Sample Offset And Milliseconds Resolution

often, reading sound design tutorials written for other DAWs, they say to change the sample starting point some milliseconds ahead. I know in Renoise we can’t put the starting point directly, but I can easily slice the sample to have other versions of it with different starting points. What’s bothering me the most is that often they say to set this offset to 1.67ms, for example, and I’m not sure whether we have this resolution. If in the sample editor I choose to display “minutes” I have three digits for the milliseconds but between 00.00.001 (which I suppose is 1ms) and 00.00.002 there’s nothing. Maybe it would be useful having a bigger resolution.

What do you think?

I think I’d like to see some examples of these tutorials you’re talking about? 1.67ms sounds ridiculously specific for a tutorial that I’m assuming needs to apply to a lot of different sound types. I’d like to understand how they calculated that exact value to be the most beneficial, and what it’s actually supposed to do.

Anyway, in the meantime you can use the Samples ruler instead of Minutes.

(Sampling rate / 1000) * 1.67 = number of samples you need to offset

(44100 / 1000) * 1.67 = 74 samples (rounded up)
(48000 / 1000) * 1.67 = 80 samples (rounded down)
(96000 / 1000) * 1.67 = 160 samples (rounded down)

Alternatively, you can perform the decimal point shift in your head first, then simply multiply:
44.1 * 1.67 = 74
48.0 * 1.67 = 80

I was reading this Ableton Live tutorial:
Anyway, I agree with you: that offset is ridiculous, but I don’t know, it just seemend like a magic number so I felt to ask.

Cool, thanks for your effort in this :)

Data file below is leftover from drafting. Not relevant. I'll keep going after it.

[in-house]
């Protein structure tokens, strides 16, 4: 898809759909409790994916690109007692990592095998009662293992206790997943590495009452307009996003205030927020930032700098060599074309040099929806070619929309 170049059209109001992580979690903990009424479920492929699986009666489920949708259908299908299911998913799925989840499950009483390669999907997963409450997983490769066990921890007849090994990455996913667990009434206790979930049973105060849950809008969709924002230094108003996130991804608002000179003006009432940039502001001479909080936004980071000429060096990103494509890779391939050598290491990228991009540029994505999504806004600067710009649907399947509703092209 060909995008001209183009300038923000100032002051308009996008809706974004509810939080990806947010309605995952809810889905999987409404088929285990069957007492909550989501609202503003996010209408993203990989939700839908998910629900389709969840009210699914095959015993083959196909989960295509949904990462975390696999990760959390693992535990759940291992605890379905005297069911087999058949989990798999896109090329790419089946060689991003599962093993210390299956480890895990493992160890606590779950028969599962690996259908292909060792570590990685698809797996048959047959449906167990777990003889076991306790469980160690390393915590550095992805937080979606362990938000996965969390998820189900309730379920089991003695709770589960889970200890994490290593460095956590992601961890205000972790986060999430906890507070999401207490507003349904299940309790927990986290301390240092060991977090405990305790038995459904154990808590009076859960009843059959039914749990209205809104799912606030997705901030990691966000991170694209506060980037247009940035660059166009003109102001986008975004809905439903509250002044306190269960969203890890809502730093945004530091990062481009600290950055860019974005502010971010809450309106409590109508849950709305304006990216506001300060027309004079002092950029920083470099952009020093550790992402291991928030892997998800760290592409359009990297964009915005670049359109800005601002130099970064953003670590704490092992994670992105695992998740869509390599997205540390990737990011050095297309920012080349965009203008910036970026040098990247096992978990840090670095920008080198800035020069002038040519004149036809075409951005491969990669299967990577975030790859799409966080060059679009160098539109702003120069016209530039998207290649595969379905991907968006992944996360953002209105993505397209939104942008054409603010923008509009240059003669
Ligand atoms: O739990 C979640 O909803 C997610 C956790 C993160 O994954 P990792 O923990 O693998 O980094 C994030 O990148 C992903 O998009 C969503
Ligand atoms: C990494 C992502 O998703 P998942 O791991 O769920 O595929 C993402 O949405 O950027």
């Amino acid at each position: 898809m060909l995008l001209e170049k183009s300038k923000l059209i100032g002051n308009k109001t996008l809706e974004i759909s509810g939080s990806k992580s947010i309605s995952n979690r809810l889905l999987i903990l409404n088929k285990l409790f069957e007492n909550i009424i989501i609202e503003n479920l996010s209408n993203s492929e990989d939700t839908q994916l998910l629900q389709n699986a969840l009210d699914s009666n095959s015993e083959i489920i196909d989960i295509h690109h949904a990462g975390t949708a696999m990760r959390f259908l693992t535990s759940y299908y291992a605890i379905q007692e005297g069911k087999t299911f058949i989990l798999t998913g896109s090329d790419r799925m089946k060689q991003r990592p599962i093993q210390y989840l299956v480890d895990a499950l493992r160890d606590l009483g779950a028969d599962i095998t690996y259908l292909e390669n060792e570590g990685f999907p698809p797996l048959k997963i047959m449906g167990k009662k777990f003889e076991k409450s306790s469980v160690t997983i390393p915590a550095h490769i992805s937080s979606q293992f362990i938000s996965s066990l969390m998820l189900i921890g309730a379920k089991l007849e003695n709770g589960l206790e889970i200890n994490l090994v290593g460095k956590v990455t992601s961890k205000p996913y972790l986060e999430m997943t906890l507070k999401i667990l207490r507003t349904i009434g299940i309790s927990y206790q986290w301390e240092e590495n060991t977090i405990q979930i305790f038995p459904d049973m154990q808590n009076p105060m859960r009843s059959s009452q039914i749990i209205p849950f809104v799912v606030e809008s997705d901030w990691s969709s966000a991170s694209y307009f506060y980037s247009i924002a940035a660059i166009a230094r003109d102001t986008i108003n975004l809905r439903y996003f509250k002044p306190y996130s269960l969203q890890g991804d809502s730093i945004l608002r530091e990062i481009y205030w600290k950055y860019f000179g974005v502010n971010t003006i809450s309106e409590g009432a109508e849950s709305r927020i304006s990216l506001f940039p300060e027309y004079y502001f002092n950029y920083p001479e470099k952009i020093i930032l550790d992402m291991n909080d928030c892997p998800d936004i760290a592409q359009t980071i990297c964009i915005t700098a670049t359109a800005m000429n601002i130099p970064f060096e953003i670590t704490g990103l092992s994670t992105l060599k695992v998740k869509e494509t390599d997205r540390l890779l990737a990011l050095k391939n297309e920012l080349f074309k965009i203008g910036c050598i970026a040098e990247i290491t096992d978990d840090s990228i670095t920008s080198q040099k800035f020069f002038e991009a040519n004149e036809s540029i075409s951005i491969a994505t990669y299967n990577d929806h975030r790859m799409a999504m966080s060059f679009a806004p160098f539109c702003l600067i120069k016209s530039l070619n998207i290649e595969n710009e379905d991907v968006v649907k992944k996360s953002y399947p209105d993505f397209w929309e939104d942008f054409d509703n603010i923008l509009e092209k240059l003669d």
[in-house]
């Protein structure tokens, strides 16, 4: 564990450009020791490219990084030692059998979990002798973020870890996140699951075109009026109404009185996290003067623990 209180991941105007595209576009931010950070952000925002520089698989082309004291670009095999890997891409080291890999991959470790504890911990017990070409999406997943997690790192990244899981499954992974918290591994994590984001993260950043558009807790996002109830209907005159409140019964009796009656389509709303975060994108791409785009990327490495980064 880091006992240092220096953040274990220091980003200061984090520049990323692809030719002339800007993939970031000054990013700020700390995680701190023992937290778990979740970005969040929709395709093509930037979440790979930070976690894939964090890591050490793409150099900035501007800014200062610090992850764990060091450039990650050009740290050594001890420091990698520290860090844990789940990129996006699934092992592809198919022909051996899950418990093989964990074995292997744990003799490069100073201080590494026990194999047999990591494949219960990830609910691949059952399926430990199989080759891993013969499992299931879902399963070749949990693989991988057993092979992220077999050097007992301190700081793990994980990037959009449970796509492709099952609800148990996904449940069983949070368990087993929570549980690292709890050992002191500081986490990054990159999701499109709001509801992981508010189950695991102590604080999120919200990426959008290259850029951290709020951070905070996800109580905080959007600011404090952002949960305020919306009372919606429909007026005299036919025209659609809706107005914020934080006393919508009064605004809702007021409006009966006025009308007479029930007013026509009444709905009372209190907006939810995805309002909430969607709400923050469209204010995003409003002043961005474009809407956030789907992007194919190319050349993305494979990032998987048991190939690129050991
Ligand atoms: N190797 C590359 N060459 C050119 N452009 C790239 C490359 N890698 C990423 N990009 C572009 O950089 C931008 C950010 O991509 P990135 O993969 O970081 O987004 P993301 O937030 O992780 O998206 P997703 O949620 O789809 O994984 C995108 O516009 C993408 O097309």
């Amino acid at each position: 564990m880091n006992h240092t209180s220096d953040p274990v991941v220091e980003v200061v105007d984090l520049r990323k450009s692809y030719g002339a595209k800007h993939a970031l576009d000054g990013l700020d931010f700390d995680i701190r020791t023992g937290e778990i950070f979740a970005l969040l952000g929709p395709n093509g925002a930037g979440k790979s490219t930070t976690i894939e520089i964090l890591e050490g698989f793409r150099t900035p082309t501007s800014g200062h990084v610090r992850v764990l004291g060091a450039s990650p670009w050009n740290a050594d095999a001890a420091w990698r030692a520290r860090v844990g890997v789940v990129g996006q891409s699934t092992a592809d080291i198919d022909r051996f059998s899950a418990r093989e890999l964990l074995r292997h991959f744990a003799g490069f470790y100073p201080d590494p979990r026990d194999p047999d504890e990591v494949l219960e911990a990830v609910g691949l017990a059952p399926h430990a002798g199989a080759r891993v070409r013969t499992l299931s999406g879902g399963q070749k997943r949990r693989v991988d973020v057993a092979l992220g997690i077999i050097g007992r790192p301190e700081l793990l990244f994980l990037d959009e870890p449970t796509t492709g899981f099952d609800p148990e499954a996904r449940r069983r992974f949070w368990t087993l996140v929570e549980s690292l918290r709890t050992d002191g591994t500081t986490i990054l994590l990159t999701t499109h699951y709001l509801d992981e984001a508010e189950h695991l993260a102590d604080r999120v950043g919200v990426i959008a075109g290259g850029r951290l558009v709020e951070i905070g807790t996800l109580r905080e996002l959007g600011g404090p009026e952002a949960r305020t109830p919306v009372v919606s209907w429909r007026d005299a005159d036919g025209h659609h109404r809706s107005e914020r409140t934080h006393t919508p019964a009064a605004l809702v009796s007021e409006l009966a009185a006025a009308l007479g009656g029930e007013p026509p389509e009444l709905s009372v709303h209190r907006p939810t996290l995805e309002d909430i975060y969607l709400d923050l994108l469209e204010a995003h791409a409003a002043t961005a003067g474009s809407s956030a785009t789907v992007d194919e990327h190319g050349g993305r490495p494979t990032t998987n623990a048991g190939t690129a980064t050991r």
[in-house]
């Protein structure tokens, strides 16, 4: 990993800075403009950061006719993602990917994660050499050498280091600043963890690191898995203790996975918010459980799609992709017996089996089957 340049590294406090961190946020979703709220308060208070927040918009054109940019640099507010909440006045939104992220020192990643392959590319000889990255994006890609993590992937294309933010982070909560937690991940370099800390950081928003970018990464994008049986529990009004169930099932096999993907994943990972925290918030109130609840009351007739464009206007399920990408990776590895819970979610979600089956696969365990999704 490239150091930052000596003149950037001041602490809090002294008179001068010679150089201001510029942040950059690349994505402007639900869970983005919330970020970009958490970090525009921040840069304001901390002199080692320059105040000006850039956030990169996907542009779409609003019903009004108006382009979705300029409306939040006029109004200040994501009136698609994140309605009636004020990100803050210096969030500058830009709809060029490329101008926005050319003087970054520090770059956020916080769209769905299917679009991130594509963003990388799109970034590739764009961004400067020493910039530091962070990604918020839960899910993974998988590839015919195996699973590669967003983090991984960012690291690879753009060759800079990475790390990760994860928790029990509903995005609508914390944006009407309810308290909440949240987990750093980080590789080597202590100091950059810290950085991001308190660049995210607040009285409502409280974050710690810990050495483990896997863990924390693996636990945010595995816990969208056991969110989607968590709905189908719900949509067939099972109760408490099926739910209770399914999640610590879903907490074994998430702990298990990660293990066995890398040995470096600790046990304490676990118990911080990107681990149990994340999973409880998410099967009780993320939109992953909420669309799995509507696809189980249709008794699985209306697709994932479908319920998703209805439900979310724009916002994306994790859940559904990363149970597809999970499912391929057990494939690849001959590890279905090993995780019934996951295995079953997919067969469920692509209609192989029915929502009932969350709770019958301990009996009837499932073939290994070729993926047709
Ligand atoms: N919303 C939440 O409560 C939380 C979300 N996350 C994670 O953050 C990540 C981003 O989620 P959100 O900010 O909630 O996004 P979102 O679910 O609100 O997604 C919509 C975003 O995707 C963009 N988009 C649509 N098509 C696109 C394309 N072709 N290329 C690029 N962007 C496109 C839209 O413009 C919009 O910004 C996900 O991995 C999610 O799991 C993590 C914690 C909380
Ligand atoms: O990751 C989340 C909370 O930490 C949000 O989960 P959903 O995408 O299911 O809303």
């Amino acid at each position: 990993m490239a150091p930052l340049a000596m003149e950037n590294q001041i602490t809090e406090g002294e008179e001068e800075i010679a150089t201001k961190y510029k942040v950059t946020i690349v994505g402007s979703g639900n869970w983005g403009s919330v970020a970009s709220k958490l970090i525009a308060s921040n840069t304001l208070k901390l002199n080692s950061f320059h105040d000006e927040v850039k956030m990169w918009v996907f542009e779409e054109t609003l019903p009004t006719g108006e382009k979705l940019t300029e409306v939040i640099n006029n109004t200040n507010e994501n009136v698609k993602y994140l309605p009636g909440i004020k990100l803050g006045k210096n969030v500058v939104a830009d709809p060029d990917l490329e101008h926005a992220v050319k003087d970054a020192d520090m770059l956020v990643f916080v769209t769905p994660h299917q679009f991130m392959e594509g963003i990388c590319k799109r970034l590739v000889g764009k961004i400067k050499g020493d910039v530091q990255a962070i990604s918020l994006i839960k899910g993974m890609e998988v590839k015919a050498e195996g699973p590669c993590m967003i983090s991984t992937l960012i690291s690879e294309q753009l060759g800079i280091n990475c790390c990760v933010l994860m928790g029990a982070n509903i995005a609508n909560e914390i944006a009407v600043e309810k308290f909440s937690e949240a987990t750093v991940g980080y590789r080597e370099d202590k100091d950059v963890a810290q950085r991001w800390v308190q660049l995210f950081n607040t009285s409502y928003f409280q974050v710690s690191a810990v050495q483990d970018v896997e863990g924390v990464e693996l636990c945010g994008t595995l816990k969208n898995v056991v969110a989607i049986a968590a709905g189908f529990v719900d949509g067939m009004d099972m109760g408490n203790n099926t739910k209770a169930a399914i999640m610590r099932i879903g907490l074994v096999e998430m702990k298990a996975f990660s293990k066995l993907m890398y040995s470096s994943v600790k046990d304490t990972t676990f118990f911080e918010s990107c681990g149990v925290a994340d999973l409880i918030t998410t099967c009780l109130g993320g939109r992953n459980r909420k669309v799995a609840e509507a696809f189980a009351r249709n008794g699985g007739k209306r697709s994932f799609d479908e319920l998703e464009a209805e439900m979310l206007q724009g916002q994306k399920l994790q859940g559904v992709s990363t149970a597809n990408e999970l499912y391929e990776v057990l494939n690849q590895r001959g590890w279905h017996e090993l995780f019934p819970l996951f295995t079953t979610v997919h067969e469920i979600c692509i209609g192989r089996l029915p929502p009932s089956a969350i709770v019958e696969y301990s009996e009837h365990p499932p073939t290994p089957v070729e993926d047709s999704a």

As I expected, this is a very specific tutorial, and those values are probably only ‘perfect’ for a very limited range of sounds (ie. the samples included in that particular tutorial). I wouldn’t worry too much about following these exact values in your own experiments; just play it by ear and see what works for you.

If you’re experimenting with layered sound design in this way, and these delay/offset times are quite important to achieve the desired result, then I would recommend putting your individual samples on separate tracks in Renoise, then use the Delay setting found in each track (where you also find Routing, Panning, Volume, Width, etc). It’s very easy to set a precise delay value like 1.67ms in there.

2578 track_delay.PNG

Are you sure this is working this way? I mean: if I put a delay on the first track with a kick, it just triggers the kick after a while, but the sample is always played from its start. Am I wrong?

Put a kick drum on Track 01 with 0ms delay.
Put a snare drum on Track 02 with 10ms delay.
Put a clap on Track 03 with 20ms delay.

(All notes triggered on the same pattern line)

You will hear: Kick > 10ms delay > Snare > 10ms delay > Clap

If this is not what you meant in your original post (and the tutorial you mentioned), then I must have misunderstood something.

Edit: Forgot to mention that, yes, all samples will play from their start position. I thought you simply wanted to offset the timing of the samples being triggered?

I was talking about moving the playing point of the sample, just to soften the attack of the hit. Because of this I was talking about slices.

Ah, ok. Then I simply misunderstood you. Sorry about that.

If you don’t want to destructively edit the sample itself, then you’re probably right: slices are probably best to handle this type of stuff. It’s just unfortunate that the ‘minutes’ ruler is not quite accurate enough for you in this instance.

Here’s a quick tool that will hopefully be useful to you :)

2590 org.illformed.AddSliceInMilliseconds_Rns270_V1.xrnx

2591 add_slice_in_milliseconds.png

You can find it under: Sample Editor > Slices > Add Slice In Milliseconds

nice tool but I mostly chop my samples just like what you say :slight_smile: tnx anyways on the tool